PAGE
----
Effects of the automobile on societies: Wikis


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Urban land use is often dominated by automobiles. Pictured: São Paulo, Brazil.
World map of automobiles per capita.

Over the course of the 20th century, the automobile rapidly developed from an expensive toy for the rich into the de facto standard for passenger transport in most developed countries.[1] In developing countries, the effects of the automobile have lagged, but are emulating the impacts of developed nations. The development of the automobile built upon the transport revolution started by railways, and like the railways, introduced sweeping changes in employment patterns, social interactions, infrastructure and goods distribution.

The effects of the automobile on everyday life have been a subject of controversy. While the introduction of the mass-produced automobile represented a revolution in mobility and convenience, the modern consequences of heavy automotive use contribute to the use of non-renewable fuels, a dramatic increase in the rate of accidental death, social isolation and the disconnection of community, rise in obesity, the generation of air and noise pollution, and the facilitation of urban sprawl and urban decay.[2]


Access and convenience

A drive-through lane at a United States post office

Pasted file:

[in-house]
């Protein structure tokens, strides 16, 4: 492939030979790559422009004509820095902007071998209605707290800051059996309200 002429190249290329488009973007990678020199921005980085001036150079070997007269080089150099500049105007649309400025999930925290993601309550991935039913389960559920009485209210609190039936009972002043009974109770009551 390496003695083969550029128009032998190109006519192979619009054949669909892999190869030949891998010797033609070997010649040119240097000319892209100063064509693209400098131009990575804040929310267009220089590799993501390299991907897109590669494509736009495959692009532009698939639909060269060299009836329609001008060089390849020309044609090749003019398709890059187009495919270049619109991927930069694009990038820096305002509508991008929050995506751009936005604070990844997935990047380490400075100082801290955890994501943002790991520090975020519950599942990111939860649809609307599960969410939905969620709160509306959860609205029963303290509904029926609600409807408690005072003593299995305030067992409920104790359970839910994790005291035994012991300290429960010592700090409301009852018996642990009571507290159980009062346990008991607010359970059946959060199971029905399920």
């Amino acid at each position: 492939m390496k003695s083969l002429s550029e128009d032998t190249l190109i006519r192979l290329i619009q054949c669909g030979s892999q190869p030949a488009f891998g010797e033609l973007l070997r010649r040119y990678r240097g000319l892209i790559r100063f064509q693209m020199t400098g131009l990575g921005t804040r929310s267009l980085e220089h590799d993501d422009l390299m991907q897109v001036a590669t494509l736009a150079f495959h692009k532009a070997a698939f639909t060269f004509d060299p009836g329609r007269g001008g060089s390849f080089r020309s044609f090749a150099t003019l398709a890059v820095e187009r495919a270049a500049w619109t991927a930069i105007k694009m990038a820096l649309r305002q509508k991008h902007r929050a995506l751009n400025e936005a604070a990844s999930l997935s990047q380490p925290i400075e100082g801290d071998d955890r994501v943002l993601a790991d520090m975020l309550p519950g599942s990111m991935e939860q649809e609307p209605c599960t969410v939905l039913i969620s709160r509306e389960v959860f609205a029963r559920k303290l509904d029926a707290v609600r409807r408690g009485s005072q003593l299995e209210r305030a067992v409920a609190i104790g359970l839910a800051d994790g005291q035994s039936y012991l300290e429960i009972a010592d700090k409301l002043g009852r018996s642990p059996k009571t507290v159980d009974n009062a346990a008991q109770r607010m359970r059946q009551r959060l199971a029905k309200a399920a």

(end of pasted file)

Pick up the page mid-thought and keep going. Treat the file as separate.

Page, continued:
Worldwide the automobile has allowed easier access to remote places. However, average journey times to regularly visited places have increased in large cities, especially in Latin America, as a result of widespread automobile adoption. This is due to traffic congestion and the increased distances between home and work brought about by urban sprawl.[3]

Examples of automobile access issues in underdeveloped countries are:

  • Paving of the Mexico Pacific Coast highway through Baja California, completing the connection of Cabo San Lucas to California, allowing the first routine travel along that route and the first convenient access to the outside world for villagers along the route. (occurred in the 1950s)
  • In Madagascar, approximately 30 percent of the population does not have access to reliable all weather roads.[4]
  • In China, there are currently 184 towns and 54,000 villages that have no access to automobile use (or roads at all)[5]
  • The origin of HIV explosion in the human population has been hypothesized by CDC researchers to derive in part from more intensive social interactions afforded by new road networks in Central Africa allowing more frequent travel from villagers to cities and higher density development of many African cities in the period 1950 to 1980.[6]

The following developments in retail are partially due to automobile use:

Economic changes

The main reason for the height of these signs is to attract the attention of drivers on the adjacent freeway.

The development of the automobile has contributed to changes in employment distribution, shopping patterns, social interactions, manufacturing priorities and city planning; increasing use of automobiles has reduced the roles of walking, horses and railroads.[7]



Aside from industries, one of the most visible effects the automobile has had on the world is the huge increase in the amount of surfaced roads. For example, between 1921 and 1941, the United States spent US$40 billion on roads, increasing the amount of surfaced road from 387,000 miles (619,000 kilometers) to over 1,000,000 miles (1.6 million kilometers) which does not even take into account road widening.[2]

United States